courtesy of the artist
John Legend and The Roots.
Wake Up! is a collaborative album paved with good intentions, with John Legend and The Roots covering socially conscious soul tunes of the '60s and '70s. Yet, considering the powerful inspirations and admirable ambitions, how is it that so much of Wake Up! feels soporific?
Cover albums are a tricky beast, especially in an era when some seem like they're cashing in on creatively inert "great songbook" projects. To Legend and The Roots' credit, Wake Up! isn't some kind of Big Chill rehash of obvious Motown hits. On paper, their 11-song playlist looks strategically smart; some tracks seem aimed at older audiences, such as the cover of "Compared to What," originally penned by the undersung Eugene McDaniels and given stunning vocal life by Roberta Flack on her 1969 debut First Take. Other songs wink at younger, hip-hop-era listeners, such as the cover of Ernie Hines' vigorous "Our Generation," a relatively obscure 1972 track given new life 20 years later when Pete Rock and C.L. Smooth sampled it in "Straighten It Out."
The album's problem isn't in the selection so much as the execution. Some may think covers need to be familiar enough to remind listeners of the original, but more often than not, a more radical interpretation is what elevates a good cover as something beyond a pale imitation. Listen to Al Green giving The Beatles' bubblegum "I Want To Hold Your Hand" a sexy Memphis makeover, or New Orleans' Hot 8 Brass Band puffing its way to greatness in its signature cover of Marvin Gaye's "Sexual Healing."
In contrast, Legend and The Roots are loyal to a fault — making comparisons to the originals inevitable — and too often, the band's arrangements are surprisingly flat-footed, neither improving on the source material nor departing far enough to put its own stamp on it. Likewise, Legend's phrasings can be awkwardly clunky, and his voice — a pleasant though limited instrument — lacks the dynamic range to master songs made famous by everything from James "Baby Huey" Ramey's gritty performance ("Hard Times") to Teddy Pendergrass' glorious tenor ("Wake Up Everybody").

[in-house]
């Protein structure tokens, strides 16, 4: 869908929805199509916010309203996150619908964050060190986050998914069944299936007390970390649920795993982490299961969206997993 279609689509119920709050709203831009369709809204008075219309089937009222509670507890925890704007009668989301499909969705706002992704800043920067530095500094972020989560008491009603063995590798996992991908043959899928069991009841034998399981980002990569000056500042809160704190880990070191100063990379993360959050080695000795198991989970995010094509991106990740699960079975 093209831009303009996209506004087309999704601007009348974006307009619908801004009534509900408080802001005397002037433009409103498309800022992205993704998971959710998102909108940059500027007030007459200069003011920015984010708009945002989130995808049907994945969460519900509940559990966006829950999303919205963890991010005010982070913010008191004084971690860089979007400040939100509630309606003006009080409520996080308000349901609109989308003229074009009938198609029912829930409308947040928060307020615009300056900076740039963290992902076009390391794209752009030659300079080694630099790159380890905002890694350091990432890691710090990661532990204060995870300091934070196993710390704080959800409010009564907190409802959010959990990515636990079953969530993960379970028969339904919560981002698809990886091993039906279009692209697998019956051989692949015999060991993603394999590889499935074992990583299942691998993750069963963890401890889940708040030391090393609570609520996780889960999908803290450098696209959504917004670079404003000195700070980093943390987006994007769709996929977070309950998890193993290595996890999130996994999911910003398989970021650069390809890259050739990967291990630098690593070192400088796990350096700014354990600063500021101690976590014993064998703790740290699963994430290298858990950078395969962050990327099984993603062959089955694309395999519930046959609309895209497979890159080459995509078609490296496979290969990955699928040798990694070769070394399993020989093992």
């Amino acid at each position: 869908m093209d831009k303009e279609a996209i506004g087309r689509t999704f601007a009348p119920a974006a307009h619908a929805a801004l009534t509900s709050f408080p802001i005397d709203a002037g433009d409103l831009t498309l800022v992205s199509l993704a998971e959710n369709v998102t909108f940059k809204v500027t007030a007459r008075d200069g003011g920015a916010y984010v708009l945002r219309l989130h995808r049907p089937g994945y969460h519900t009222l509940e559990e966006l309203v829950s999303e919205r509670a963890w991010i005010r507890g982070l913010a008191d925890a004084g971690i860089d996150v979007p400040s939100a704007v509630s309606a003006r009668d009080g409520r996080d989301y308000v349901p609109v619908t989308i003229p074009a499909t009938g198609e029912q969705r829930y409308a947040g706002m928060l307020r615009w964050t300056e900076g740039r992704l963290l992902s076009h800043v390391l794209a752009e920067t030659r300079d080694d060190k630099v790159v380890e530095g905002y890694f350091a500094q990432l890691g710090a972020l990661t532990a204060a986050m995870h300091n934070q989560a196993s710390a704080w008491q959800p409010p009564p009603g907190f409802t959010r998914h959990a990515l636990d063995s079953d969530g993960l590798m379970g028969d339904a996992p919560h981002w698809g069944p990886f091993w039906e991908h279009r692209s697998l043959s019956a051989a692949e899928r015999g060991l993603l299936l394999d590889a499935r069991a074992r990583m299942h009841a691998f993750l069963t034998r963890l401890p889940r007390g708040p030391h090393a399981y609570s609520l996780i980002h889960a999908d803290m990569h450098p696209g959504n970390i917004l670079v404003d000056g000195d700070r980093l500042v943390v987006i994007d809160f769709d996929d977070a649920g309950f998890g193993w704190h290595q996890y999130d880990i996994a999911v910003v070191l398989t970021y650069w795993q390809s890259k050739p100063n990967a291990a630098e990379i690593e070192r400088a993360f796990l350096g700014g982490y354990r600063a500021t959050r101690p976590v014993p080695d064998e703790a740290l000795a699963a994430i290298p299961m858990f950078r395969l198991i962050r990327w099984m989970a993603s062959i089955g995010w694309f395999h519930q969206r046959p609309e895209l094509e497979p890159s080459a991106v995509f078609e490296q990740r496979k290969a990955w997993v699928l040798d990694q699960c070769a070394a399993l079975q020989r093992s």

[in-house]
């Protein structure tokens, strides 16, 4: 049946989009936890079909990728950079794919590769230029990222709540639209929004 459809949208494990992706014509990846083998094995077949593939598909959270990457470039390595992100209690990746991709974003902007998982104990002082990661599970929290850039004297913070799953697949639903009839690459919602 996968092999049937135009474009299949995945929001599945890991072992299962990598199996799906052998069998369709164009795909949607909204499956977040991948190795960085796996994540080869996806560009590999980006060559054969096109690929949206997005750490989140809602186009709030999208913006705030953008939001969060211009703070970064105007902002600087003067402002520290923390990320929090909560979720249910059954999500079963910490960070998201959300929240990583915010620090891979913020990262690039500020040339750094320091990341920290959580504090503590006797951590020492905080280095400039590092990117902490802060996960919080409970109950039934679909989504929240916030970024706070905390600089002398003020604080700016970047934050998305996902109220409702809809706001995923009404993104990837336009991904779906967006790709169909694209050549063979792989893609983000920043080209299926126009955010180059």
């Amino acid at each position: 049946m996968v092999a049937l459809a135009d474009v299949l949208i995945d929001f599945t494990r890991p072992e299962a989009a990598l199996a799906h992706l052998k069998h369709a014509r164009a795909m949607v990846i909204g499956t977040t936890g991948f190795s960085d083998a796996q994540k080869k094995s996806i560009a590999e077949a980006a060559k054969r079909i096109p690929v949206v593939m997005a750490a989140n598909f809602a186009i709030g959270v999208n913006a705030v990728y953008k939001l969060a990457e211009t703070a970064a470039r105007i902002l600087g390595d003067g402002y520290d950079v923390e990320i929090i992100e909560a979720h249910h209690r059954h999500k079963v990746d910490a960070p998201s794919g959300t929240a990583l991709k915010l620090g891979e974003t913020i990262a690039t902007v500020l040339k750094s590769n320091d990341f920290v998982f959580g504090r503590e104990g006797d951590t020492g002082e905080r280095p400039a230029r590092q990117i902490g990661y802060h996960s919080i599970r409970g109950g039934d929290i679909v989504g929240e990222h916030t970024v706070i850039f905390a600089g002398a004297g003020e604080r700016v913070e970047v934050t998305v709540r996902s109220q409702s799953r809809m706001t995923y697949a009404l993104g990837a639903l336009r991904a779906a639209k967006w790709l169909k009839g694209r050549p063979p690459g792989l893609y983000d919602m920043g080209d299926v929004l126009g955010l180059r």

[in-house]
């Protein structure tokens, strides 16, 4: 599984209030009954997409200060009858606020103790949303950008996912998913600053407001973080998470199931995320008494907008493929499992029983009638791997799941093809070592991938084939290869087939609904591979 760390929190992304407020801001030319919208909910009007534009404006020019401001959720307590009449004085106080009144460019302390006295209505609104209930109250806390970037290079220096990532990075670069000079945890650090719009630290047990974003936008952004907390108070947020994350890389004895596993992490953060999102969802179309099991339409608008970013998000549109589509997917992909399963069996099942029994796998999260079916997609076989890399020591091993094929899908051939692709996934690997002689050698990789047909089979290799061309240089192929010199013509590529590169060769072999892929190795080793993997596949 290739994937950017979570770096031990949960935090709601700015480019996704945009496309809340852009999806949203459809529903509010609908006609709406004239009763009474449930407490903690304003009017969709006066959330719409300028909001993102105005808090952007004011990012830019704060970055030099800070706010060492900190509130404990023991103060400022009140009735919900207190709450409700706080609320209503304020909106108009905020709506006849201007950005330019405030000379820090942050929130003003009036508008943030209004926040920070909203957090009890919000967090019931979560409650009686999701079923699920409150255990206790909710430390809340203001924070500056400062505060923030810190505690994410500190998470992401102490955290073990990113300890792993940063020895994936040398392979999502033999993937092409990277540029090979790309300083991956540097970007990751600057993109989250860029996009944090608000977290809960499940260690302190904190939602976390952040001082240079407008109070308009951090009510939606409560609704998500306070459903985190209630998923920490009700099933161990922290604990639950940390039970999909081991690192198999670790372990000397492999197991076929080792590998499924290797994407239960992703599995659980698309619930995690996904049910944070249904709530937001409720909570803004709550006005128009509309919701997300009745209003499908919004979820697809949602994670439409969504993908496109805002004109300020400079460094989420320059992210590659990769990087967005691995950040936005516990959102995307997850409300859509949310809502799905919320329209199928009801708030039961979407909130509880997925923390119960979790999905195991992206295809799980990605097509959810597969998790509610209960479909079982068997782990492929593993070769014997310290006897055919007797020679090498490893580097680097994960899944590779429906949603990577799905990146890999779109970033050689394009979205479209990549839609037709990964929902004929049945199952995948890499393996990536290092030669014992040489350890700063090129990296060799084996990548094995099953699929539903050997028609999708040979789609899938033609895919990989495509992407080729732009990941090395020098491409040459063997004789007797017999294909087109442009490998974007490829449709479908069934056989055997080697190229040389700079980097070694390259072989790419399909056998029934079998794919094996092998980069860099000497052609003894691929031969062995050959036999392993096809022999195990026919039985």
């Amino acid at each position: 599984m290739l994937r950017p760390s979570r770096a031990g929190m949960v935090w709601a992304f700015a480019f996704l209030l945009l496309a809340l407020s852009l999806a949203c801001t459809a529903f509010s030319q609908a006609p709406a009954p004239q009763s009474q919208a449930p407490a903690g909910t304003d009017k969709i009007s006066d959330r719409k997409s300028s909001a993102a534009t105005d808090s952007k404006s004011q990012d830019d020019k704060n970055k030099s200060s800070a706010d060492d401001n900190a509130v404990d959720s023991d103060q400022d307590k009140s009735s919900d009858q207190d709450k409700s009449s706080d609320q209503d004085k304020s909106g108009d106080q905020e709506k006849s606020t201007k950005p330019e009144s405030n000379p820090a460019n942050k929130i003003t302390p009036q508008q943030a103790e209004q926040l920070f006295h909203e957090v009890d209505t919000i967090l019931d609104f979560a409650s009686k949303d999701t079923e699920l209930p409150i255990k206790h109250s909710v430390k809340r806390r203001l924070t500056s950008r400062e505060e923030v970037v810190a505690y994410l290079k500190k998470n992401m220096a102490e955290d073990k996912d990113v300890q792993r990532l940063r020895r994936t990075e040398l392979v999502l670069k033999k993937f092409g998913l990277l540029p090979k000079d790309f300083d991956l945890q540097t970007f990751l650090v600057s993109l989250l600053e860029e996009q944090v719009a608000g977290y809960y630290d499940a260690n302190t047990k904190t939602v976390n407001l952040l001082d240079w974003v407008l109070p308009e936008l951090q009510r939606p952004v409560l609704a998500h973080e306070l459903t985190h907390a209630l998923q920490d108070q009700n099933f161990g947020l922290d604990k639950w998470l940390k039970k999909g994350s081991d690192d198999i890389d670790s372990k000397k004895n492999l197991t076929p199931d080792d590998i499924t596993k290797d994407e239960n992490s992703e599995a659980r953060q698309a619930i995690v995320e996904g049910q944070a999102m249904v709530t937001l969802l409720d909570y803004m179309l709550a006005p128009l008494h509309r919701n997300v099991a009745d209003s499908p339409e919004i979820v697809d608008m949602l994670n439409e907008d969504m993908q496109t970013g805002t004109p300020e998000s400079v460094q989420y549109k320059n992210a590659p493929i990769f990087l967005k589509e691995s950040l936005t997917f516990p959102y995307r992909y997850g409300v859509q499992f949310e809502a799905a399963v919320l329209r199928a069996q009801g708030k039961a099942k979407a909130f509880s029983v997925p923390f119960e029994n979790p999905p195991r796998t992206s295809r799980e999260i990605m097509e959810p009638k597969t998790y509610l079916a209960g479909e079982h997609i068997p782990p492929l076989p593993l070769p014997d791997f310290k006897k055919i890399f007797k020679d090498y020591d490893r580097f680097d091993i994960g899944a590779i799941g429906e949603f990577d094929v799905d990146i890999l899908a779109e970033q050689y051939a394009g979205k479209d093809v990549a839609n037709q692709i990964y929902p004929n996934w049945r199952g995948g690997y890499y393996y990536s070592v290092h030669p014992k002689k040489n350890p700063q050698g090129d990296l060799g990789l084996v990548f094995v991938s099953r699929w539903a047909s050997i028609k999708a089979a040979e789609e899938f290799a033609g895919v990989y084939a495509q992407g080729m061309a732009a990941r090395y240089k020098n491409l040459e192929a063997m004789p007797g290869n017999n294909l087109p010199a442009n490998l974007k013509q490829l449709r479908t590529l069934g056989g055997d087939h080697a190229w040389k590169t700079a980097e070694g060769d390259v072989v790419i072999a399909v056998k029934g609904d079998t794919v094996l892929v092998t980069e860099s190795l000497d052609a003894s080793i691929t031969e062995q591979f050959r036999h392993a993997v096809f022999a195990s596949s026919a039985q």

Even if you've never heard the source material, many of the covers simply sound perfunctory; "Compared to What," for example, doesn't rise much above indulgent jam-band status. It's worse if you know the actual songs; Mike James Kirkland's "Hang On In There" was an obscure 1972 recording released on the local L.A. label Bryan, but it was one of the most sublime, socially inspired anthems of its era, magically falling together through a delicate balance of Kirkland's subdued but nuanced singing, lush string arrangements and a rhythm section playing deep in the pocket. The song is uncoverable — you can't repeat a miracle — and listening to Legend sleepwalk through his performance, with The Roots practically mimicking the original bar-for-bar, feels like a rote exercise at best, and an affront to the source material at worst.
This all said, Wake Up! hits its stride at the end, as the album shifts to more gospel-influenced songs such as one of Bill Withers' lesser-known compositions, the 11-minute "I Can't Write Left-Handed," originally released on 1972's Live at Carnegie Hall. The song, ostensibly a Vietnam War-era narrative of a returning injured veteran, has a hymnal quality and Legend — always an excellent balladeer — testifies impressively here, bringing a masterful sense of control and passion to his performance. Likewise, "Wholy Holy" takes on one of the most free-form songs on Gaye's What's Going On and again, Legend and The Roots infuse their cover with a moving solemnity; if Legend hasn't thought about recording a contemporary gospel album, he should.
The album closes with Legend's lone original composition, "Shine," which has "affecting anthem for closing montages" stenciled on it a bit too obviously (it's written for the forthcoming Waiting on Superman documentary). But it's still powerful and, more importantly, something that Legend indisputably owns as his. His and The Roots' desire to cover Wake Up!'s socially resonant songs is laudable, as is the attention they're bringing to the more obscure soul classics covered here. But in the end — literally — their loudest statement comes with a track inspired by songs of that era, but not beholden to merely copying them.